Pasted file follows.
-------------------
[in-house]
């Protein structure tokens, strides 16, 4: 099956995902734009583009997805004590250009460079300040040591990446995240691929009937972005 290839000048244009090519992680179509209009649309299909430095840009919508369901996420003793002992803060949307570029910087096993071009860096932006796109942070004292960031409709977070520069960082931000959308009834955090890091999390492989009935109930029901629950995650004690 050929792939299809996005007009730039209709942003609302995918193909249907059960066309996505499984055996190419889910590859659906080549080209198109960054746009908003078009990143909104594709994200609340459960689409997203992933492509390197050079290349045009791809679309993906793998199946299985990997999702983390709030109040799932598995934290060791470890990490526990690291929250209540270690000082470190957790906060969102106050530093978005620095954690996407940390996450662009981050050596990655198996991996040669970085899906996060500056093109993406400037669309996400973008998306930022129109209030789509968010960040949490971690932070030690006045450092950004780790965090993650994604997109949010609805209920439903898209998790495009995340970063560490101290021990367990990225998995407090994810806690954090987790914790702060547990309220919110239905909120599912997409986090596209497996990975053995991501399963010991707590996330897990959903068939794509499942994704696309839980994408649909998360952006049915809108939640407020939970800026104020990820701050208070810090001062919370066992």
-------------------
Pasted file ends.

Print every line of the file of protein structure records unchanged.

[in-house]
């Protein structure tokens, strides 16, 4: 099956995902734009583009997805004590250009460079300040040591990446995240691929009937972005 290839000048244009090519992680179509209009649309299909430095840009919508369901996420003793002992803060949307570029910087096993071009860096932006796109942070004292960031409709977070520069960082931000959308009834955090890091999390492989009935109930029901629950995650004690 050929792939299809996005007009730039209709942003609302995918193909249907059960066309996505499984055996190419889910590859659906080549080209198109960054746009908003078009990143909104594709994200609340459960689409997203992933492509390197050079290349045009791809679309993906793998199946299985990997999702983390709030109040799932598995934290060791470890990490526990690291929250209540270690000082470190957790906060969102106050530093978005620095954690996407940390996450662009981050050596990655198996991996040669970085899906996060500056093109993406400037669309996400973008998306930022129109209030789509968010960040949490971690932070030690006045450092950004780790965090993650994604997109949010609805209920439903898209998790495009995340970063560490101290021990367990990225998995407090994810806690954090987790914790702060547990309220919110239905909120599912997409986090596209497996990975053995991501399963010991707590996330897990959903068939794509499942994704696309839980994408649909998360952006049915809108939640407020939970800026104020990820701050208070810090001062919370066992």